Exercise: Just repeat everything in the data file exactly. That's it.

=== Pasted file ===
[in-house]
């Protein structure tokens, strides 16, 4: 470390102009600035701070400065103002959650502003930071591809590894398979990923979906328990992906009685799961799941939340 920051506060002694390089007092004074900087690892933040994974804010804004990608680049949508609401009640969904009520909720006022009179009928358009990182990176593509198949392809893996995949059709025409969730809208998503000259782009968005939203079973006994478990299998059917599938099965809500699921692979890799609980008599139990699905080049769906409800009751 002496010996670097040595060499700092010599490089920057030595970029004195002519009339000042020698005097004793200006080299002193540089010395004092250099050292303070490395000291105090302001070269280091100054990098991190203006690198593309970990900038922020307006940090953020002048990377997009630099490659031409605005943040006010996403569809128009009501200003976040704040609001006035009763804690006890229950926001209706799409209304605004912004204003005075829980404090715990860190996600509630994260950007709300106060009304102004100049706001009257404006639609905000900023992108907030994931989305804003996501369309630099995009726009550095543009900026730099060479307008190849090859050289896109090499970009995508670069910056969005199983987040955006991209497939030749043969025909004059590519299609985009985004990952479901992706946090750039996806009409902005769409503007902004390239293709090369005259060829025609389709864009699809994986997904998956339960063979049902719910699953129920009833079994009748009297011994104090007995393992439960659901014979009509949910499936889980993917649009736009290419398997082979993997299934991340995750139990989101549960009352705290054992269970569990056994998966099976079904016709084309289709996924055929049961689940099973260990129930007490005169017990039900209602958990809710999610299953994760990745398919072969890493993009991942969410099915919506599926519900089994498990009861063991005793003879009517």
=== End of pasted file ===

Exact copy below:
[in-house]
């Protein structure tokens, strides 16, 4: 470390102009600035701070400065103002959650502003930071591809590894398979990923979906328990992906009685799961799941939340 920051506060002694390089007092004074900087690892933040994974804010804004990608680049949508609401009640969904009520909720006022009179009928358009990182990176593509198949392809893996995949059709025409969730809208998503000259782009968005939203079973006994478990299998059917599938099965809500699921692979890799609980008599139990699905080049769906409800009751 002496010996670097040595060499700092010599490089920057030595970029004195002519009339000042020698005097004793200006080299002193540089010395004092250099050292303070490395000291105090302001070269280091100054990098991190203006690198593309970990900038922020307006940090953020002048990377997009630099490659031409605005943040006010996403569809128009009501200003976040704040609001006035009763804690006890229950926001209706799409209304605004912004204003005075829980404090715990860190996600509630994260950007709300106060009304102004100049706001009257404006639609905000900023992108907030994931989305804003996501369309630099995009726009550095543009900026730099060479307008190849090859050289896109090499970009995508670069910056969005199983987040955006991209497939030749043969025909004059590519299609985009985004990952479901992706946090750039996806009409902005769409503007902004390239293709090369005259060829025609389709864009699809994986997904998956339960063979049902719910699953129920009833079994009748009297011994104090007995393992439960659901014979009509949910499936889980993917649009736009290419398997082979993997299934991340995750139990989101549960009352705290054992269970569990056994998966099976079904016709084309289709996924055929049961689940099973260990129930007490005169017990039900209602958990809710999610299953994760990745398919072969890493993009991942969410099915919506599926519900089994498990009861063991005793003879009517």